Chilling. Thrilling. TV that will keep you on the edge of your seat the entire hour. TV you don't want to miss. Those are just a few ways to describe The Following, and the premiere delivered everything it needed to and more. This is a dark show. There's violence. There are jump moments. There are twists. It's gruesome, it's terrifying, and like James Purefoy does as Joe Carroll, it draws you in. And the first episode ended on a high note, with an exchange between Carroll and Kevin Bacon's Ryan Hardy that left you satisfied and wanting more at the same time.
As the series premiere began, Carroll escaped from prison, dressed as a guard and leaving bodies behind. Ryan was brought in to consult because no one knew the man who had killed 14 women and removed their eyes (a nod to Poe) like he did. And with the note Carroll left for Ryan in his bookÂ—"I enjoyed your book. Have you ever considered a sequel?"Â—it began. Joining Ryan were Agents Riley, Mason, and Weston, who had written his thesis on Carroll. Soon after, the strength of Carroll's influence began to reveal itself. One of his "groupies" stood in front of them, stripped to her underwear and covered in Poe's words and, with Poe's last words, "Lord help my poor soul," stabbed herself in the eye. They learned that she had received a text reading, "Do it now." Though Carroll had restricted Internet access, that didn't stop himÂ—especially since one of the guards, Jordy, was one of his followers. When they got to his house, they found posters of missing dogs, video, and a disturbing sight in the garage. He had been practicing; the dogs' eyes had been removed.
Flashbacks were used to show Carroll before his capture, teaching Poe to a class that included Sarah, his last intended victim who survived because of Ryan. In his class, she answered that Poe equated death with beauty ("Nothing was more beautiful than the death of a beautiful woman,") and another flashback showed Ryan entering her house in time to save her from Carroll's attack, the same encounter that left Ryan with a pacemaker. Once Carroll escaped, Sarah was placed under police protection, but even having officers outside her bedroom door couldn't save her, not with two of Carroll's followers, posing as her gay neighbors Billy and Will, right next door. They got to her and left behind dead officers and a message: "Nevermore." Sarah was Carroll's unfinished work, like The Lighthouse was Poe's, and it was at the Lighthouse B & B that Ryan found them, only he was too late. After Ryan followed Sarah's screams, Carroll revealed that he had already killed her and removed her eyes, and as Ryan choked him against a wall and the FBI burst in, he called out he surrendered. But that was just the beginning.
The pilot touched upon the complicated past and the hero and villain's shared love interest, Claire Matthews, Carroll's ex-wife. She would only talk to Ryan once she learned of her ex's escape, and she knew that he wanted to keep killingÂ—and finish what was left unfinished. She had received a letter, but Ryan told her he was just guessing. No one else needed to know. Claire was just one topic addressed in the intense interrogation scene that followed Carroll's second capture and featured strong performances from both Bacon and Purefoy. The tension built and built as the scene went on, from Carroll sliding the cuffs up as he rested his hands on the table to the moment the music began playing in the background.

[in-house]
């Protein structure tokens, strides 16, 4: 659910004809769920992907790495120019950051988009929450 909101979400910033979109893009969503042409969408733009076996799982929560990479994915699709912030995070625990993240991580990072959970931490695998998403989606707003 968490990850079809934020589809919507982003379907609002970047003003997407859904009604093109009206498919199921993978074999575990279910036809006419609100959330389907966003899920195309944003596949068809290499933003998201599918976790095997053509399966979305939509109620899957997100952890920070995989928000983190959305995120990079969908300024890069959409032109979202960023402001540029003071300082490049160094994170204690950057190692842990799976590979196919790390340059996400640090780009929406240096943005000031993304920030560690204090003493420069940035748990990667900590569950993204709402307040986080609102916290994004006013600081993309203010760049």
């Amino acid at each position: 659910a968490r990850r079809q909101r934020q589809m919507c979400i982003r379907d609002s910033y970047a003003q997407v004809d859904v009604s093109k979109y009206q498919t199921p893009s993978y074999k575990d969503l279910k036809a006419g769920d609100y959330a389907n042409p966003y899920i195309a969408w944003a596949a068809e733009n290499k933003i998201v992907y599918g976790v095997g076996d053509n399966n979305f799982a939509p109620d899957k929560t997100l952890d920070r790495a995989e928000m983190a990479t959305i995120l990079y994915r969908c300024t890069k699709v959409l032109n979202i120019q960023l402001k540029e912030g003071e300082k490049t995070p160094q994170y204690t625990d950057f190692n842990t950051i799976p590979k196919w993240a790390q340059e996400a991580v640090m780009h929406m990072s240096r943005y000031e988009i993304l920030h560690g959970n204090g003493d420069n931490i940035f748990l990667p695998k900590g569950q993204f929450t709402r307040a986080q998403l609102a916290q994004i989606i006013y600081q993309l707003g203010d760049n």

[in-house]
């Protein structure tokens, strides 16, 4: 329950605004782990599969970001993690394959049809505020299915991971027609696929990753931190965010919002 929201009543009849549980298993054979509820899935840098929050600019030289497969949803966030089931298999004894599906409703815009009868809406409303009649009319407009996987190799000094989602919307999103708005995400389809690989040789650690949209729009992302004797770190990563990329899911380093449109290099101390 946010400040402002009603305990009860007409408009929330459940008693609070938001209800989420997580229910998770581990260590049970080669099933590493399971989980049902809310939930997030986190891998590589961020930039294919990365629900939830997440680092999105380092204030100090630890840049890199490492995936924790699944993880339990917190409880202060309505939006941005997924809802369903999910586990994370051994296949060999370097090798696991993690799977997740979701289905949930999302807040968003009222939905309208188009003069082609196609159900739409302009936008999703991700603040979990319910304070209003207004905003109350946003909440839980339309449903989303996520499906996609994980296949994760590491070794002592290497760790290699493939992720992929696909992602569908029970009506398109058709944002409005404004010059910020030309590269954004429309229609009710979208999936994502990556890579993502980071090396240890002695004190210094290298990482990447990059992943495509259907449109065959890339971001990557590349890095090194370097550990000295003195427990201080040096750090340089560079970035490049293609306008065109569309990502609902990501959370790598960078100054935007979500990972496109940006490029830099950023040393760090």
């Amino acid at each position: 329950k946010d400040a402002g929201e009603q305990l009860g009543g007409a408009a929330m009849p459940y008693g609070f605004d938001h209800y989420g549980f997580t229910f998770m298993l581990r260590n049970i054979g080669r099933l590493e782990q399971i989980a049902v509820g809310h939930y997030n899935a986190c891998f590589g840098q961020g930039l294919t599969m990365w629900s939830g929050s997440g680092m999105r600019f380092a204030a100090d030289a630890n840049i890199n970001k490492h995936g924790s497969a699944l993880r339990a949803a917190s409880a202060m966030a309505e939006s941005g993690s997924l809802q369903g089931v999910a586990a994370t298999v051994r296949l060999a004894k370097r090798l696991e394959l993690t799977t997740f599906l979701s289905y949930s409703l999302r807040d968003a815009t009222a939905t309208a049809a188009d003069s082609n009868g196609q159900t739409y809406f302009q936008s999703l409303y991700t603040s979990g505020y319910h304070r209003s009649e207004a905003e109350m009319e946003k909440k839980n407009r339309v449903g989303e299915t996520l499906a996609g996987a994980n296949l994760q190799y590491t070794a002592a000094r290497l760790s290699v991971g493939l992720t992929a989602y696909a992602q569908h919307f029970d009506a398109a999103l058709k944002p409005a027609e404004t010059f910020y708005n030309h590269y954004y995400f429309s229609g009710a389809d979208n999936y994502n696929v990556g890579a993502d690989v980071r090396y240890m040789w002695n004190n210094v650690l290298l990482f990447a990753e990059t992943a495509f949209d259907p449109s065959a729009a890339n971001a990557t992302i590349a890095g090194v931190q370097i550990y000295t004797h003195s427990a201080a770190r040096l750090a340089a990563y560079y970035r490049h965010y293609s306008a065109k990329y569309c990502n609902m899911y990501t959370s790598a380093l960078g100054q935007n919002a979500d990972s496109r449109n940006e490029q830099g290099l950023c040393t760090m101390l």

As Carroll explained, "Sarah had to die. ...She worked very hard to get her life back together and she'd done quite nicely, which is more than I can say for some. You've been quite the disappointment, Ryan." He ensured Ryan for would be his "flawed hero" by killing Sarah. "It was for you," he told him. And as for Ryan's "sequel," well, that would be a collaboration. "We're going to write this together," Carroll said. And as for his followers, he preferred to "think of them as [his] friends" because "it's important to have friends. ...Do you have any friends, Ryan?" He asked. "I will be your friend, even though you slept with my wife." Claire was very important, and he wanted to see herÂ—and he had something that could change her mind about that: her son. Denise, Joey's nanny, was one of his followers and had taken him, meeting up with Billy and Will.
As the premiere ended, the FBI began learning the extent of Carroll's followers. He had websites, blogs, and online forums dedicated to him. A sorority girl let Jordy into the house to check the windows and doors. Three more bodies were found in Seattle, Boston, and New York, their eyes removed. As Carroll told Ryan, "This is merely the prologue. This is just the beginning. ...It'll be a classic. It'll be our masterpiece."
So yes, The Following may have its moments of violence, it may be a show that's darker than what you're used to seeing at 9PM on FOX, but between the writing and acting alone, it's something worth checking out. The premiere was the perfect "prologue" to what could be a masterpiece of a show, just like Carroll said it could be their masterpiece. Don't be surprised if you find yourself watching the pilot more than once. And if for some reason you're not completely sold after the premiere, keep watching. You'll be happy you did.
What did you think of The Following series premiere?
Â© Meredith Jacobs 2013